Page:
Imaging the perivascular spaces and lenticulostriate arteries at 3T and 7T to provide insight into the pathophysiology of neurodegenerative and neurovascular diseases
Giuseppe Barisano1, Samantha J. Ma2, Danny JJ. Wang2, Yonggang Shi2, Arthur Toga2, and Meng Law1,2

1Radiology, University of Southern California, Los Angeles, CA, United States, 2Stevens Institute of Neuroimaging and Informatics, University of Southern California, Los Angeles, CA, United States


The CSF microcirculation in the brain is not well understood and the role of the perivascular spaces in the clearance of metabolic waste products (including amyloid beta and tau) is still debated. We hypothesize that the increased permeability of the BBB and the resulting passage of blood products into the perivascular spaces may be responsible for the obstruction of CSF-ISF flow. Using a novel T1-weighted 3D Turbo spin-echo with variable flip angles at 3T and 7T, we are able to demonstrate leakage of fibrin from the small lenticulostriate arteries into the perivascular spaces.


The CSF microcirculation in the brain is not well understood and while there is controversy surrounding the presence or lack of conventional lymphatics in the brain, high resolution and ultrahigh field MRI (7T and above) is allowing visualization of the perivascular spaces (PVS) and small lenticulostriate arteries (LSA) in humans. This interaction between the LSAs and the PVSs may provide some insight into the passage of metabolic waste products from the blood through the blood brain barrier (BBB) and into the PVSs. The role of the PVSs in this clearance of metabolic wastes is not known1,2. Pre-clinical and some human studies have suggested the drainage of CSF and clearance of metabolic wastes (including amyloid beta and tau) occurring via PVSs and also the intramural peri-arterial drainage (IPAD) pathways3–5. We hypothesize that with aging and brain inflammation, the leakiness and increased permeability of the BBB allows for the passage of metabolic waste products (including fibrin and other blood products) into the PVS. This can obstruct the CSF-ISF (interstitial fluid) flow and PVSs, causing a “fibrin globe” resulting in dilatation of the perivascular spaces6,7.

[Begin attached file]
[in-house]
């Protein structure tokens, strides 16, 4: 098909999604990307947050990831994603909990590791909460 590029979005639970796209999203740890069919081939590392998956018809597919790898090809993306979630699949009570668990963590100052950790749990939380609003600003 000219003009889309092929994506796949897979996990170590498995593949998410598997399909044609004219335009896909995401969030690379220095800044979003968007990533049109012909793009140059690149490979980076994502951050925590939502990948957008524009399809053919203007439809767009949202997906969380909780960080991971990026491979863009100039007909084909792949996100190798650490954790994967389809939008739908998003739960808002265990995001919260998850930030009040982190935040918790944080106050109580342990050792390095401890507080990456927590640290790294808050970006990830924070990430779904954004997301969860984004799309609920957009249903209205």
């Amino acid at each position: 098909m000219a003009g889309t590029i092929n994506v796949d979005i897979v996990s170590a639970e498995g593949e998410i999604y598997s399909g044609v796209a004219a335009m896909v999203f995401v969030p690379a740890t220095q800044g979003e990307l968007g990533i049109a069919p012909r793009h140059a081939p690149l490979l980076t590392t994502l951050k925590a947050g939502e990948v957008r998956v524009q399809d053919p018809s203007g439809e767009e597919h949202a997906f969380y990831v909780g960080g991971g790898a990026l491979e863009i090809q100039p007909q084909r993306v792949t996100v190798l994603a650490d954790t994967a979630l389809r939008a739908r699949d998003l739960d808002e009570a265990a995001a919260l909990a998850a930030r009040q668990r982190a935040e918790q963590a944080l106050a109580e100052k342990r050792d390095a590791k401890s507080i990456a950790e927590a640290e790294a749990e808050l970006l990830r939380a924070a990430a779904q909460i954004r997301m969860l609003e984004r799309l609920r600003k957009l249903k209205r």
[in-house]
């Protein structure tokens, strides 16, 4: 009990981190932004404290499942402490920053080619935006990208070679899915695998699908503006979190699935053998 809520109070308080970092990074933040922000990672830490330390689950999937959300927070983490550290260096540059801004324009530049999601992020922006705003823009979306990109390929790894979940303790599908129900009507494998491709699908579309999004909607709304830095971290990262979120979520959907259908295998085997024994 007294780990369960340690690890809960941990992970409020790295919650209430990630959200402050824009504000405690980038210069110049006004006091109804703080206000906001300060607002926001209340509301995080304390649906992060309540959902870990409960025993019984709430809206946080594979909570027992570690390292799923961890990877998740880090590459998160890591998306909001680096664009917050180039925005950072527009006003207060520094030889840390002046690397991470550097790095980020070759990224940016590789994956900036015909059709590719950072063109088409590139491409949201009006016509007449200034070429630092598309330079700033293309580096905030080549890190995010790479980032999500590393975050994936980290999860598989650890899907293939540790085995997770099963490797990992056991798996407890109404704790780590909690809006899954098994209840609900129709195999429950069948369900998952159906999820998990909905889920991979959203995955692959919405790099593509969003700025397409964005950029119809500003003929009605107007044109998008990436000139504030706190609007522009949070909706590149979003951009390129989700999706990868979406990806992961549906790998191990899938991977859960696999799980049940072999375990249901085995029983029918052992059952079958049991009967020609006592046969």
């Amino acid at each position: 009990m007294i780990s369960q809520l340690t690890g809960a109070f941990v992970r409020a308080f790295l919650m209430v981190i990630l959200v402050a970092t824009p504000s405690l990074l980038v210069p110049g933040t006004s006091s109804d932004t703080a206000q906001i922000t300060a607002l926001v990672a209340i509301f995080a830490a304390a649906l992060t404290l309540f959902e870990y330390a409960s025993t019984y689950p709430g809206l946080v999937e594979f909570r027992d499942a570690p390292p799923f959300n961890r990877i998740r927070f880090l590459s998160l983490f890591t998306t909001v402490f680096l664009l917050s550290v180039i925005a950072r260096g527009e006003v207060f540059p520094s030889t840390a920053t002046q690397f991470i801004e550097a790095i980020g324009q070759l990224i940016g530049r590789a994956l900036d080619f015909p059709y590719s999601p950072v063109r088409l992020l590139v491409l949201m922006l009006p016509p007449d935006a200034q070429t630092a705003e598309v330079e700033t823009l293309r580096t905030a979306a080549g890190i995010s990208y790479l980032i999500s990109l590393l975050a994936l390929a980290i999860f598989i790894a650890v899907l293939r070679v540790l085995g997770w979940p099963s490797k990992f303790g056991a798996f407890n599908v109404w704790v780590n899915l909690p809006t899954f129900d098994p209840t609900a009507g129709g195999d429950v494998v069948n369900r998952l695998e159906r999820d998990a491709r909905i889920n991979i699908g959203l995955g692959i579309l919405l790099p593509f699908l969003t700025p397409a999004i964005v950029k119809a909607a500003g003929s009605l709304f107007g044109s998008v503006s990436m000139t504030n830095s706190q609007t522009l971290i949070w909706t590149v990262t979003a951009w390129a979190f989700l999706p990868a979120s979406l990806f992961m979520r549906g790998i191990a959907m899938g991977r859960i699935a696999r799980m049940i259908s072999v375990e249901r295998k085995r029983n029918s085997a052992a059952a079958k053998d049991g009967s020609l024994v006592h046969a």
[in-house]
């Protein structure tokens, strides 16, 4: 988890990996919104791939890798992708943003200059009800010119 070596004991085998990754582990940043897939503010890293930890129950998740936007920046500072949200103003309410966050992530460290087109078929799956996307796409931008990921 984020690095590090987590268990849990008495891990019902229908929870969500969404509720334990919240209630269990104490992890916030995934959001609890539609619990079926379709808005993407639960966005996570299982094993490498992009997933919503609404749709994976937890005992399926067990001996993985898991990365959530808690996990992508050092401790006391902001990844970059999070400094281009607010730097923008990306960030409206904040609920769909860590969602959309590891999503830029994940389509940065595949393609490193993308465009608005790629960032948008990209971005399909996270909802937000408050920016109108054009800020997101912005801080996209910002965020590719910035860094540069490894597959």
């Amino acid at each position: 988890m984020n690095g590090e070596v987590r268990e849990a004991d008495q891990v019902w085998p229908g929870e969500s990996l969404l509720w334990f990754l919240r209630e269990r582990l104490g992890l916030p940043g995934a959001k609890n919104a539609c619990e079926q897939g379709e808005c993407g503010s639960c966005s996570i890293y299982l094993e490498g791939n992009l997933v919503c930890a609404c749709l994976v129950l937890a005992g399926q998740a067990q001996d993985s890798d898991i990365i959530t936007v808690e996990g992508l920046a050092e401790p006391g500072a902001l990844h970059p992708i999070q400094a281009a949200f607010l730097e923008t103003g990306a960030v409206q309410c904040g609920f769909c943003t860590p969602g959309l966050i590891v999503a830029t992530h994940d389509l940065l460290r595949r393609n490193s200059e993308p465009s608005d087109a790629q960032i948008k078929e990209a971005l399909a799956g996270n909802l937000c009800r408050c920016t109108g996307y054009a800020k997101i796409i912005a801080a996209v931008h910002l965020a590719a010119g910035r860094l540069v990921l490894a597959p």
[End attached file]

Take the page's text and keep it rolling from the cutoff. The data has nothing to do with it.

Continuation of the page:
We studied 15 subjects with vascular risk factors from the Los Angeles Latino Eye Study (LALES) cohort. Young and old healthy subjects were also used as controls. MRI scans were performed on Siemens Prisma 3T and some subjects also on the Siemens Terra 7T MRI scanner at the Center for Image Acquisition, Institute of Neuroimaging and Informatics at University of Southern California. We imaged the lenticulostriate arteries using a T1 high resolution (isotropic 0.5mm) black blood TSE variable flip angle (VFA) sequence and automated 3D vessel reconstruction algorithms8. 3D TSE T2 SPACE sequence was used for the characterization of PVS surrounding the LSAs. 3D TOF MRA and SWI were also performed. We analyzed the relationship between the 3D TOF MRA, T1 VFA TSE black blood, T2 TSE SPACE and the SWI sequence.

Results and Discussion

In 4 of the subjects, we found a globe like structure on the T1 VFA BB sequence. These “globes” are felt to represent one of 3 pathologies.

  1. The first is a fibrin globe, thought to be due to the leakage of fibrin, fibrinogen and other blood products through the BBB into the perivascular spaces. This causes enlargement of the PVS seen in Figure 1 but is negative on the TOF MRA for an aneurysm.
  2. The second is a true lenticulostriate microaneurysm, so called Charcot Bouchard aneurysms, related to hypertension and other vascular risk factors, which should then be visible on the TOF MRA.
  3. The third would be a pseudo-aneurysm with blood products in the media of the LSA due to vessel wall lipohyalinosis.


Imaging of the cerebral microvasculature, CSF-ISF microcirculation and perivascular spaces may provide insight into the clearance of metabolic waste products such as amyloid beta in the brain. Using a novel VFA T1 BB sequence at 3T and 7T, we are able to demonstrate leakage of fibrin from the small LSAs into the PVSs. This may be the mechanism leading to obstruction of CSF clearance and dilatation of PVSs, very often described in neurodegenerative diseases such as Alzheimer’s Disease9.


This study was supported by the US National Institutes of Health grant UH2NS100614 and the National Institute of Biomedical Imaging and Bioengineering of the National Institutes of Health Award Number P41EB015922. The content is solely the responsibility of the authors and does not necessarily represent the official views of the National Institutes of Health. #ML partially funded by NIH/NIA P50-AG05142, NIH P01AG052350, NIH P01AD06572.


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Figure 1: 7T MRI TOF MRA demonstrating the LSAs originating from the M1 segment of the middle cerebral artery, no aneurysm is seen. 3D TSE T2 SPACE demonstrates enlarged PVS associated with the LSA. 3D VFA T1 BB demonstrates a “fibrin globe” originating from the LSA causing dilatation of the PVS. SWI shows some fibrin and blood products associated with the PVS and LSA. The diagram shows the mechanism behind the formation of these “fibrin globes” described in the pathology literature6 but seen for the first time with MRI.

Proc. Intl. Soc. Mag. Reson. Med. 26 (2018)